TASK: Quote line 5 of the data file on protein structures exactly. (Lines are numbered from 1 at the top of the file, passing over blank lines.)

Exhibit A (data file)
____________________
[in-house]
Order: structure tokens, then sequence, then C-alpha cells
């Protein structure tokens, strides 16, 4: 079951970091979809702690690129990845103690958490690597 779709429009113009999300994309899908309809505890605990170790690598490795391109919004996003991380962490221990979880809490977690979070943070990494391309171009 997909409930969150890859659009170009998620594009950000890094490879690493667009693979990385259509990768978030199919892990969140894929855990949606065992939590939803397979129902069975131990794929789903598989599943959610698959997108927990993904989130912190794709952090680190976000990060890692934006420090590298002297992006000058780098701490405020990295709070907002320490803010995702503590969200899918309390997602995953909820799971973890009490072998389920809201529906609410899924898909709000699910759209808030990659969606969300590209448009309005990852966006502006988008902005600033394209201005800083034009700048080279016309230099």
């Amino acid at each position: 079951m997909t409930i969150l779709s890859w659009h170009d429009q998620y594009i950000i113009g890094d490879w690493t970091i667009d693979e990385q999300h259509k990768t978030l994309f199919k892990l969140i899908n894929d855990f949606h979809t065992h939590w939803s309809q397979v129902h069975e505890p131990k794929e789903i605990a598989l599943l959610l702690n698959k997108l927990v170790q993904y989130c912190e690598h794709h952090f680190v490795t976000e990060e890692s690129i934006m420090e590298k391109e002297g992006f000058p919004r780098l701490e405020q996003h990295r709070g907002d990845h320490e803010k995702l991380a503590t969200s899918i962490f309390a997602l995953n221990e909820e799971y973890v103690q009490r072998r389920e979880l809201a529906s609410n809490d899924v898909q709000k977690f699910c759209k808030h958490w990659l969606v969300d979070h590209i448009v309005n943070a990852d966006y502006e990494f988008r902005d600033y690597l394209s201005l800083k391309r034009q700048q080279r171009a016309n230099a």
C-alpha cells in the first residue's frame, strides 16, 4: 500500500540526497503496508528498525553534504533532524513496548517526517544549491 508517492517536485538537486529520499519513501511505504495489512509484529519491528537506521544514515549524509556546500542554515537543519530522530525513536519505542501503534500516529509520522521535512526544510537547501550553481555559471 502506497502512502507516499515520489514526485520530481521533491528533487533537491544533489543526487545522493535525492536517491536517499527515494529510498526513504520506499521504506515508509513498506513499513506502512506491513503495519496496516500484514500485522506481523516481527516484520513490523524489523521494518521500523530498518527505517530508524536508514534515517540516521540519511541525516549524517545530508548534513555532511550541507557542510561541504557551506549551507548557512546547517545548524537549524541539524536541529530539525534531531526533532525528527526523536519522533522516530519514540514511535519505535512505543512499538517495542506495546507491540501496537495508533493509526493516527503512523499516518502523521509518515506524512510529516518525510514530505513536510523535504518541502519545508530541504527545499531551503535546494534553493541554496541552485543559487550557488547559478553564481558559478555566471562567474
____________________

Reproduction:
C-alpha cells in the first residue's frame, strides 16, 4: 500500500540526497503496508528498525553534504533532524513496548517526517544549491 508517492517536485538537486529520499519513501511505504495489512509484529519491528537506521544514515549524509556546500542554515537543519530522530525513536519505542501503534500516529509520522521535512526544510537547501550553481555559471 502506497502512502507516499515520489514526485520530481521533491528533487533537491544533489543526487545522493535525492536517491536517499527515494529510498526513504520506499521504506515508509513498506513499513506502512506491513503495519496496516500484514500485522506481523516481527516484520513490523524489523521494518521500523530498518527505517530508524536508514534515517540516521540519511541525516549524517545530508548534513555532511550541507557542510561541504557551506549551507548557512546547517545548524537549524541539524536541529530539525534531531526533532525528527526523536519522533522516530519514540514511535519505535512505543512499538517495542506495546507491540501496537495508533493509526493516527503512523499516518502523521509518515506524512510529516518525510514530505513536510523535504518541502519545508530541504527545499531551503535546494534553493541554496541552485543559487550557488547559478553564481558559478555566471562567474